** Disclaimer:  The post you are about to read is my opinion alone and is intended to spark discussion.  If you are not outraged by the eerie similarities between recent events between law enforcement and minorities across the country and pre-civil rights race relations, this post is not for you.  If you go along to get along, this post is not for you.  If you are looking for a rant, this post is not for you.  **

I have kids.  My oldest is 22 and he is 1 of my greatest accomplishment so far.  When he was in high school he would describe himself very simply as “an athlete & a scholar”.  And he is both, though the scholarly side has almost fully taken over.  He fits a certain stereotype that he might never admit – he is a bit of a nerd.  A scholarship baby, a thinker.

He and his friends are all very socially conscious & conscientious young men.  When he is visiting and they all get together, we might walk in to find them huddled around the coffee table having a philosophical discussion about the plight of {Black} America and what they need to do to change it.  Of course that would be before they head out to party – these ARE college kids.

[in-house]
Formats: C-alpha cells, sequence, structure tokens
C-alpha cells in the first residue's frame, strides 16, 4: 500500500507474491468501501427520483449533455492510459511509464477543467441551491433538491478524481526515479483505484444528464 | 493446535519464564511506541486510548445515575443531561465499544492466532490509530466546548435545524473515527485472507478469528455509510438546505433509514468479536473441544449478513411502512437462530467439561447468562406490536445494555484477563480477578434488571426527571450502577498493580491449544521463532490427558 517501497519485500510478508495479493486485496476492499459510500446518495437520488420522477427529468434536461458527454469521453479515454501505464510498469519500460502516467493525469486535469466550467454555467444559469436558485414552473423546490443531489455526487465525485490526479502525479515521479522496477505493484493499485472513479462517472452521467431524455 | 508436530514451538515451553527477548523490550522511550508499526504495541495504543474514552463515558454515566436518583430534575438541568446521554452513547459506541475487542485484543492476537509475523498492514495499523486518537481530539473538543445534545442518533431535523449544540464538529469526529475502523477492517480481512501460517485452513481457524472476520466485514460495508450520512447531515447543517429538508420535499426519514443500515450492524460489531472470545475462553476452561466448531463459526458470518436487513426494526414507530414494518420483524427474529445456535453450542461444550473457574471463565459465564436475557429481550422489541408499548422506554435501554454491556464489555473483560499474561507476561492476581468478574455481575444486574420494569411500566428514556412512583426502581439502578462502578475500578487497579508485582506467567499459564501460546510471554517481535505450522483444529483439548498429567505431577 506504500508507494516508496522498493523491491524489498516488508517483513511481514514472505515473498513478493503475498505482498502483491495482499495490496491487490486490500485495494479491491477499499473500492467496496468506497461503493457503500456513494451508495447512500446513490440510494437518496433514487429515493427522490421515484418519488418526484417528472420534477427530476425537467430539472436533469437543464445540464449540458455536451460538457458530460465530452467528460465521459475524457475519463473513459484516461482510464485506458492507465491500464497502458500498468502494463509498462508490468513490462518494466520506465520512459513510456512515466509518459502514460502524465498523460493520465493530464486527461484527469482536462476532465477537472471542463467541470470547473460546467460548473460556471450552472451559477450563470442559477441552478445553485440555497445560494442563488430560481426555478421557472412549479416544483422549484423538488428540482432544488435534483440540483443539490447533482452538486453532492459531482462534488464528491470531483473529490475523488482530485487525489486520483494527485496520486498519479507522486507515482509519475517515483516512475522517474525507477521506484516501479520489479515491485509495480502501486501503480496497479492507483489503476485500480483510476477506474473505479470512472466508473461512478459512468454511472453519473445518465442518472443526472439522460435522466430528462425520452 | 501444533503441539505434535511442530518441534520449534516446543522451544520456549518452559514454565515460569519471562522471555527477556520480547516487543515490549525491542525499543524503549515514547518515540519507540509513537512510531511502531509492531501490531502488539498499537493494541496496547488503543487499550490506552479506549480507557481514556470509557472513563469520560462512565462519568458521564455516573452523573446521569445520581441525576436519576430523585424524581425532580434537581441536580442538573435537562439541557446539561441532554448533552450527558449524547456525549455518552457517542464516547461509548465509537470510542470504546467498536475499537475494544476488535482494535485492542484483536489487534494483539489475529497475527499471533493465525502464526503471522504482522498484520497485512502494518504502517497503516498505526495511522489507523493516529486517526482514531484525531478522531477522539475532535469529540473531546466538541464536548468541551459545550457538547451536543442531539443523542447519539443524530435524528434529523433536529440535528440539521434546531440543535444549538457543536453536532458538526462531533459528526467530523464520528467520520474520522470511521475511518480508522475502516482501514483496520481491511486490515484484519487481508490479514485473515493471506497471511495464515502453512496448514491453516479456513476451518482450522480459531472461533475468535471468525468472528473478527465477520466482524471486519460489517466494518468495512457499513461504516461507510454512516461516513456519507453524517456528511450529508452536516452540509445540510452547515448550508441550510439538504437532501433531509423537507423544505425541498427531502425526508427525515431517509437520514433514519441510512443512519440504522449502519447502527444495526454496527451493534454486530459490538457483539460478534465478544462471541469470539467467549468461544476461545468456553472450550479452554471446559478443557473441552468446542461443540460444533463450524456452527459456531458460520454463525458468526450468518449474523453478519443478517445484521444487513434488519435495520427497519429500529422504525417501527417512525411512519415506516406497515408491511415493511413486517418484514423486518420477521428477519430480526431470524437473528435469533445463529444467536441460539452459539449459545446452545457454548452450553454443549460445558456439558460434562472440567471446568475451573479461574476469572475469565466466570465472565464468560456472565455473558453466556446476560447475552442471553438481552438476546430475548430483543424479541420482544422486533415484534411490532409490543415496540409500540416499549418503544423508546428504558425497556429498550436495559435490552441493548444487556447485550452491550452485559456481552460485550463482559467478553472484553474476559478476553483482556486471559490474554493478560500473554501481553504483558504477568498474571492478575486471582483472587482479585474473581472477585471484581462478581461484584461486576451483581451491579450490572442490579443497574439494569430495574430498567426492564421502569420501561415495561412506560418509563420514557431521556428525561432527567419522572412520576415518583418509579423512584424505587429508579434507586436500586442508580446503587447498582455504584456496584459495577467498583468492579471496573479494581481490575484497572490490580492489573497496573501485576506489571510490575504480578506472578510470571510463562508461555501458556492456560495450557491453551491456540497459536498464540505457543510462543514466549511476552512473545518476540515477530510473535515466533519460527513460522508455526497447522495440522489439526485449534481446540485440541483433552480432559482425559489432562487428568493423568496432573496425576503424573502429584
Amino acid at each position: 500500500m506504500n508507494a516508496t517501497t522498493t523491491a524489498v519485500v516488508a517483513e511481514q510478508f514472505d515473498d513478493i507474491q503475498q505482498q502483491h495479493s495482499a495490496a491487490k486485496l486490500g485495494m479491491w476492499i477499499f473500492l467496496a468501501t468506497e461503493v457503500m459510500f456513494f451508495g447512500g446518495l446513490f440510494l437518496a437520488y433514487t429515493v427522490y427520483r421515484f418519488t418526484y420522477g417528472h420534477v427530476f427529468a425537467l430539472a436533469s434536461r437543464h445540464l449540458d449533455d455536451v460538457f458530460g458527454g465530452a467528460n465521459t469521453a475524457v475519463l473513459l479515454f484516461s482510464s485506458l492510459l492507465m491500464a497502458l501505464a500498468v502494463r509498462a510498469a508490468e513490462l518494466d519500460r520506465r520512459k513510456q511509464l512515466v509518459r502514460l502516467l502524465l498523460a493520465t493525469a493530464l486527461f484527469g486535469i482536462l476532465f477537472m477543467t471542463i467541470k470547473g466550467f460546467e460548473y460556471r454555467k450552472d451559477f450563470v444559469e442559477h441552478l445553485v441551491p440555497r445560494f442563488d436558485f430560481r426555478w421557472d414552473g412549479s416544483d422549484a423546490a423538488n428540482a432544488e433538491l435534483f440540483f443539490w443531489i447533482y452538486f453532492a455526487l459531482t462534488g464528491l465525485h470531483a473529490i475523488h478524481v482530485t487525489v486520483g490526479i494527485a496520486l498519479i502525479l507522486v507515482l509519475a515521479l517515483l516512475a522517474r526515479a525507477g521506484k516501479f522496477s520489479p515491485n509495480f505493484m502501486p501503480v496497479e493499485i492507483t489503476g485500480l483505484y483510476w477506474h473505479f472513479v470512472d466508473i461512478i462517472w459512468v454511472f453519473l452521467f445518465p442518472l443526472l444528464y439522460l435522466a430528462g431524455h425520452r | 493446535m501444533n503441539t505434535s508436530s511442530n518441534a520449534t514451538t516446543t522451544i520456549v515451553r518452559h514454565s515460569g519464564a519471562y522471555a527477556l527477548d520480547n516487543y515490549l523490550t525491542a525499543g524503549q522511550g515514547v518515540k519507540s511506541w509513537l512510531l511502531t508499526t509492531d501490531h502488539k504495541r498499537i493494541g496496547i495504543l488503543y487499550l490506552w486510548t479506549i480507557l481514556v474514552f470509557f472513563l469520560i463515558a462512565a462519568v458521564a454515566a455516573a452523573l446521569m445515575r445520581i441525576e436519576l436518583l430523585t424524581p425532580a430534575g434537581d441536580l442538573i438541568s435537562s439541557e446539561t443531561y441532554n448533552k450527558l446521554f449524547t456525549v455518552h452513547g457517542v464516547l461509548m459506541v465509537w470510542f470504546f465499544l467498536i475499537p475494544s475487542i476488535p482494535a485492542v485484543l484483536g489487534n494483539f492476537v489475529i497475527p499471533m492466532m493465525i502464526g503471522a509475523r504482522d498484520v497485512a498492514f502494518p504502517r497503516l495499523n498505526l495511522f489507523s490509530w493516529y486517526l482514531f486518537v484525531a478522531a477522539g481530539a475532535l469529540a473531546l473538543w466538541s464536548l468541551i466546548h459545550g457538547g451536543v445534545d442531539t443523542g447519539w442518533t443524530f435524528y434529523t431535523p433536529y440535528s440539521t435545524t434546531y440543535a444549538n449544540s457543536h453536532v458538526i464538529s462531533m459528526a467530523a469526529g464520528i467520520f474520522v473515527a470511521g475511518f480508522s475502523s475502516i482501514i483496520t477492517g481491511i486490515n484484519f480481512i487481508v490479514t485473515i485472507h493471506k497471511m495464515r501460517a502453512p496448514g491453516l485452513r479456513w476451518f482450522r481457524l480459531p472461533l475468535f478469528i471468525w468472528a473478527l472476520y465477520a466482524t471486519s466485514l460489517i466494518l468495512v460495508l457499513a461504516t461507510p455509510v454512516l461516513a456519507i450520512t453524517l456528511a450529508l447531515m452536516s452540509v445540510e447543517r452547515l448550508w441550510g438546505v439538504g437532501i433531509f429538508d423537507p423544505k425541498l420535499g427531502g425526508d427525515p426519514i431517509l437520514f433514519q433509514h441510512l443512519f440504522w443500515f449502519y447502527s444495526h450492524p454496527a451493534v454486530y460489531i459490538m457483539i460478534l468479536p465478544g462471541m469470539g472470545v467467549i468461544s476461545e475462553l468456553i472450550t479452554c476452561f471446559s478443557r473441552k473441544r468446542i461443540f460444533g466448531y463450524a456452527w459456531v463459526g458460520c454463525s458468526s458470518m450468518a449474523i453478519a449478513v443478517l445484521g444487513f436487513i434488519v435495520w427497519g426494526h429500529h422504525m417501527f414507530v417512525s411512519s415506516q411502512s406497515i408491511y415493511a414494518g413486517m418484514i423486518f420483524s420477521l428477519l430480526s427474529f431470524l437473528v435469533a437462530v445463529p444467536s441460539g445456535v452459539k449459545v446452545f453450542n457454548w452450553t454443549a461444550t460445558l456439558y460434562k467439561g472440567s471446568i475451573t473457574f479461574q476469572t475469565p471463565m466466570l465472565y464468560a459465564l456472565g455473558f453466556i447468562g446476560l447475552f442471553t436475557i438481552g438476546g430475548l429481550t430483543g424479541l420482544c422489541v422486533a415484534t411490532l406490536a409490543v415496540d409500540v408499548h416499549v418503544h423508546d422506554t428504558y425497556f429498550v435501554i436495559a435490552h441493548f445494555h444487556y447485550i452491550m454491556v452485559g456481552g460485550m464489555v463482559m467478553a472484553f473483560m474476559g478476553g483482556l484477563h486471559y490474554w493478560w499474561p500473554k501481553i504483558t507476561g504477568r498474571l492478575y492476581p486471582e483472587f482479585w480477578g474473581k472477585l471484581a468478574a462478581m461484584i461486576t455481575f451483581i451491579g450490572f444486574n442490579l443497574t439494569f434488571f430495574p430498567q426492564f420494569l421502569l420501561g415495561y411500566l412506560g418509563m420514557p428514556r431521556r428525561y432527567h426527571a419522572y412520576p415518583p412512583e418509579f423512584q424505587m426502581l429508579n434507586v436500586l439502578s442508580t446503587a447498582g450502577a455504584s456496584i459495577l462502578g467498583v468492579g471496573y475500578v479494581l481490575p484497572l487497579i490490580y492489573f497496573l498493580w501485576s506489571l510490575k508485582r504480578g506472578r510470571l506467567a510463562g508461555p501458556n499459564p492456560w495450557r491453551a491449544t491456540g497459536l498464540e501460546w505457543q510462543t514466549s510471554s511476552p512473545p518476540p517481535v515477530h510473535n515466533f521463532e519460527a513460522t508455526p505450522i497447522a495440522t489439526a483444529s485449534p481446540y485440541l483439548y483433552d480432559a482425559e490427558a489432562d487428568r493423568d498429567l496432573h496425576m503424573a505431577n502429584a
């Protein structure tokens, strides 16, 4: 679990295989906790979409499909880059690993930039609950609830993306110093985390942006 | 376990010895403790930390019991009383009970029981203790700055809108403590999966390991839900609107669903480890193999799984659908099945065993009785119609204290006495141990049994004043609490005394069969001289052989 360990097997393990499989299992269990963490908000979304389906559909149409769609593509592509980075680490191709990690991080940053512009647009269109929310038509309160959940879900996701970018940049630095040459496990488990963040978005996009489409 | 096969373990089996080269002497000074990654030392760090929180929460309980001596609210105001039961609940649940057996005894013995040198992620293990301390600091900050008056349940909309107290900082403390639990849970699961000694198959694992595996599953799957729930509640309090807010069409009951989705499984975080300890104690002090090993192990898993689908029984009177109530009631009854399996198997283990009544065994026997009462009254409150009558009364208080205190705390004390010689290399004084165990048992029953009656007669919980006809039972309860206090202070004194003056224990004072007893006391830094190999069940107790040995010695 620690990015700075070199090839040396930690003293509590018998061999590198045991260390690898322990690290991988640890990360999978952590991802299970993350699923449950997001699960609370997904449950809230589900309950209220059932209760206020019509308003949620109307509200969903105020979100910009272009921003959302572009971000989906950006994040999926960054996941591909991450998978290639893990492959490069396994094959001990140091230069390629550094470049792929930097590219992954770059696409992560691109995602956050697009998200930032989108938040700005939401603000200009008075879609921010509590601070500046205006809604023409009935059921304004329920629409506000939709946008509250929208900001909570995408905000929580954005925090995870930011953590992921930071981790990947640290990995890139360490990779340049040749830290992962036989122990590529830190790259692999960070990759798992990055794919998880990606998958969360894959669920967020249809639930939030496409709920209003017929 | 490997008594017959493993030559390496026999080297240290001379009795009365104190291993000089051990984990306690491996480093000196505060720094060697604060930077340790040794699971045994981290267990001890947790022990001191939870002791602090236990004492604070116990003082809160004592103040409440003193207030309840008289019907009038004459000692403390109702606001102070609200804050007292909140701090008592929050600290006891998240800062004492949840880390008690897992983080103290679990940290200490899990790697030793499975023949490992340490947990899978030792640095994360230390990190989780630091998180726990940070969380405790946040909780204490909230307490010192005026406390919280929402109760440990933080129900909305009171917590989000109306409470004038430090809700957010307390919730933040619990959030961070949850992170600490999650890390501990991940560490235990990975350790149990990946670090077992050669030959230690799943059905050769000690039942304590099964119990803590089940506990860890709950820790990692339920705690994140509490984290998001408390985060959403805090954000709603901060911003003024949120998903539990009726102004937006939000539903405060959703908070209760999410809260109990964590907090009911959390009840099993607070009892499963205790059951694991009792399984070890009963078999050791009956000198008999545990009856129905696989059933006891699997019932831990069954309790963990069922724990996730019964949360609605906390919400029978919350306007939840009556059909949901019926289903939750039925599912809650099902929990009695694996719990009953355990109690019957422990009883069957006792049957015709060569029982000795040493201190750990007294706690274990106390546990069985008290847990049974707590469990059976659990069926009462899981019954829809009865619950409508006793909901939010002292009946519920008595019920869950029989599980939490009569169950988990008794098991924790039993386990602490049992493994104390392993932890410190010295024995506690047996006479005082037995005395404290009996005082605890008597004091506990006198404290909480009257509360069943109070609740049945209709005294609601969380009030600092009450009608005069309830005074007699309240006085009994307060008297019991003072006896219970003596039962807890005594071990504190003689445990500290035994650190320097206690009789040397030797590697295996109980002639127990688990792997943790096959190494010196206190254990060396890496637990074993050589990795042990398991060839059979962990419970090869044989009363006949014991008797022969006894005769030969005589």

I am not just saying these things because I am proud of my son, as I am of all my children.  I’m trying to paint a picture for you.  Stay with me.

My oldest also fits another stereotype.  He is a young black male, athletic, with locs hanging down his back.  He fits a “profile”.  Let’s just be honest about that.  In fact I could have stopped with “he’s a young black male” because, whether we want to admit it or not, we all know that alone is often enough.

These days I like to believe he is very much in control of his own destiny, but he has certainly had some… “moments”.  This same child has been detained a few times in his life for things just as simple as the reasons TOO many young black males (and females) have lost their lives for.  Things like walking down the street with friends in their own neighborhood in a stretch where there was no sidewalk.  Detained & searched.  Like making a “rolling stop” at a stop sign.  Detained & searched.  Both by officers who were paid (via our HOA dues) to patrol our neighborhood and had seen, waved to, & interacted with all of us (positively) on many occasions.